Another interesting question is: which residues in this DWE biclique are energetically outstanding. As mentioned, Lys in the sequence position 15 of chain I in 2PTC is a wet-lab confirmed hot spot residue with an extremely high energy (10 kcal/mol) according to ASEdb [4]. This may suggest that the Lys residue is also a hot spot residue in the other 5 interacting chain pairs.

C. Residue Composition of the DWE Bicliques for the Three Types of Protein Interfaces

The residue composition of protein binding interfaces or binding sites has been intensively studied previously [13,21-24,34]. The composition of residues and residue pairs in DWE bicliques are studied by the current work in order to understand whether protein binding hot spots change their residue composition under the constraint of 'double water exclusion' hypothesis. We focus on the preference and tendency of residues to the specific types of interactions, as well as the preference and tendency of residue pairs. We would like to note that the composition of residues and their pairs in unique bicliques may be more interesting than those in DWE bicliques. But our investigation shows that there is no significant change for the composition of residues and their pairs in going from DWE bicliques to unique bicliques. This situation may be due to (i) that unique bicliques dominate DWE bicliques, and/or (ii) that common bicliques among the different types of interactions, especially those with larger support ratios, may also cover useful patterns for understanding protein binding behaviors. Therefore in the following two subsections, our analysis on the residues and their pairs in DWE bicliques is not on unique bicliques alone. We begin our analysis on the interaction-dominated residues (short for idRs) and interaction-preferred residues (short for ipRs). A residue is an idR in a type of interactions if its percent frequency in a set of DWE bicliques for this type of interactions is high; while a residue is an ipR in a type of interactions if its frequency ratio over the background is high. See Methods for the detailed definitions of idRs, ipRs and anti-ipRs. Figure 3(a) shows the frequency information of the twenty amino acids in our DWE bicliques for the three types of interactions, and Figure 3(b) displays the frequency ratio information of the twenty amino acids with reference to their background frequencies.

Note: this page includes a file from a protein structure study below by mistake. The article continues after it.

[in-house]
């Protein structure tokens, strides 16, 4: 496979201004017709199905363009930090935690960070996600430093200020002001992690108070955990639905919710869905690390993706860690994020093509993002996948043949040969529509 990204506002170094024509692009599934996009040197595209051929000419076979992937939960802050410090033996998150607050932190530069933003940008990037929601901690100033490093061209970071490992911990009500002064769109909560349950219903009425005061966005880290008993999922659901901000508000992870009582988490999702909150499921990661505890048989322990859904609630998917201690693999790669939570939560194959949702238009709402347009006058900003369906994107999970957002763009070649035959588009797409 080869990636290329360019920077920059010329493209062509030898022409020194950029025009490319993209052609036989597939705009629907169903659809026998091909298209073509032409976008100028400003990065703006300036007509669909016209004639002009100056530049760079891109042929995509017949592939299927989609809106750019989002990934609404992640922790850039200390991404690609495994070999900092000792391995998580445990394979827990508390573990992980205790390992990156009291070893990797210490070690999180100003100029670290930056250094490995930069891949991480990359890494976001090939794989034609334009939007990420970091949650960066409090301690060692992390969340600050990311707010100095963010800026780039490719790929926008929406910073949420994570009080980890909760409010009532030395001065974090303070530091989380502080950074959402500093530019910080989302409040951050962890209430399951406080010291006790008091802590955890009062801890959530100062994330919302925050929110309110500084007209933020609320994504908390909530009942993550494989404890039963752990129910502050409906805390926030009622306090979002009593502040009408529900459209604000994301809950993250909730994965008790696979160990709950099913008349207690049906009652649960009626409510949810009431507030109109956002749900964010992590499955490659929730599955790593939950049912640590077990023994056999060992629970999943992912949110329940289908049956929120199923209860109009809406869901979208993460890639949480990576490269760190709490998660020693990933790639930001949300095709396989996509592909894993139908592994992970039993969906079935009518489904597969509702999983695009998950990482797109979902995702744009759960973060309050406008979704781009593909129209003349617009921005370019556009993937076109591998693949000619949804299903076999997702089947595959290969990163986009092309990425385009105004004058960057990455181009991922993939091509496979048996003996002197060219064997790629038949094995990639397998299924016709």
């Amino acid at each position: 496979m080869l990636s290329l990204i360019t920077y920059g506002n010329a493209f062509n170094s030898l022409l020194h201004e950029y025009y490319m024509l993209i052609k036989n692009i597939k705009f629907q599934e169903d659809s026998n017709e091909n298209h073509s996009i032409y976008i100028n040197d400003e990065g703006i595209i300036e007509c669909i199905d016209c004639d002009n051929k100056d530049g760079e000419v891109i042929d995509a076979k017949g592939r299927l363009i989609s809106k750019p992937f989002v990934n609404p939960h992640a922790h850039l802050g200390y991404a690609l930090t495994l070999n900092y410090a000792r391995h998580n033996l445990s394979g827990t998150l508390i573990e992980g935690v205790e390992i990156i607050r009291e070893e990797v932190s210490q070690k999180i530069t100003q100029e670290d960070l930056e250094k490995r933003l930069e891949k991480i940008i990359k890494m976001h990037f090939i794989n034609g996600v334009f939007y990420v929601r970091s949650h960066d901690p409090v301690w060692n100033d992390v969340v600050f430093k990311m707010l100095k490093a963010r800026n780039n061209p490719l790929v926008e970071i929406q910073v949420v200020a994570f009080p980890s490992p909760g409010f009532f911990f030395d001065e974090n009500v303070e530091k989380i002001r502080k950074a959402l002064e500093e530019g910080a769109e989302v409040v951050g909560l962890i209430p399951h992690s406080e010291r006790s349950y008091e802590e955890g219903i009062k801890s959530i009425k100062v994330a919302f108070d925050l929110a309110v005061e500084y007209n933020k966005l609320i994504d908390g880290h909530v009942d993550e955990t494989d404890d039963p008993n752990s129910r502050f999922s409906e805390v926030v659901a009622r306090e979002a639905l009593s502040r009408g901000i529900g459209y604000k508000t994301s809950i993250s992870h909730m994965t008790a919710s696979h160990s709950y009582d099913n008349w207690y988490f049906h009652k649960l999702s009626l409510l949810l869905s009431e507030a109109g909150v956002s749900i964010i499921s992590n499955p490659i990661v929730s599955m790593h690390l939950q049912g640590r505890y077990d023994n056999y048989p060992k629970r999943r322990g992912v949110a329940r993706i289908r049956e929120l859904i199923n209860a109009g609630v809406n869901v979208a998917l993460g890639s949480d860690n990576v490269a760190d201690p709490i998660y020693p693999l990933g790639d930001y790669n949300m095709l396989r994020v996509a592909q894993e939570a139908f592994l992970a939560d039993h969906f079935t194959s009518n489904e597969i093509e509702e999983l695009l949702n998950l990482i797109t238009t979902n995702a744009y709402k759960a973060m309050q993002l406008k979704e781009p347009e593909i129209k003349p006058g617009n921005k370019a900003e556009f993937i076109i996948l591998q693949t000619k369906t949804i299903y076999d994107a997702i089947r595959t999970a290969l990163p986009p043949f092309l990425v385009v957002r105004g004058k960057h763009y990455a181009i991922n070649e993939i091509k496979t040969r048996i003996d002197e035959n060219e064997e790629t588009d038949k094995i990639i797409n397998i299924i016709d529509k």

thumbnailFigure 3. Residue compositions in DWE bicliques are different in the three types of protein interactions: obligate, non-obligate interactions and crystal packing. Here, the residues are ordered according to their hydrophobicity with Ile as the most hydrophobic and Arg as the least hydrophobic. The background residue frequencies are the percentage of the amino acids for the complete database from the release 55.0 of Swiss-Prot.

From Figure 3(a), we can see that the idRs for the obligate interactions are Leu (14.4%), Ala (8.20%), Val (7.63%), Gly (6.78%), Ile (6.68%), Arg (6.68%) and Phe (6.38%) ordered by their frequencies. Five of these residues are hydrophobic except Gly and Arg. However, Arg is broadly considered to be the richest in hot spots [1]. Gly's frequency ratio over its background percentage is 0.96, near to 1. That is, the abundance of Gly in nature makes Gly become an idR. Thus, we can make a conjecture that the binding hot spots of obligate interactions are dominated by hydrophobic residues. This point agrees to the frequency ratio trend of the ipRs of the obligate interactions as shown in Figure 3(b). The ipRs in these obligate interactions are Tyr (1.87), Phe(1.64), Leu(1.49), Met(1.38), Arg(1.22), Trp(1.17), Ile(1.13), Val(1.12) and Thr(1.07) according to the ranking of their frequency ratios. Six of these ipRs are hydrophobic except Tyr, Arg and Thr. However, Tyr is an aromatic residue which can form π-π/cation-π interactions to stabilize protein binding. This is also why all aromatic residues, Tyr, Phe and Trp, are ipRs of obligate interactions. Another interesting observation from Figure 3(b) is that the anti-ipRs are Cys, Gln, Ser, Glu, Asp and Lys-none of them is hydrophobic. Therefore, all these observations are consistent, and indicate that the binding hot spots of obligate interactions are hydrophobic and stable.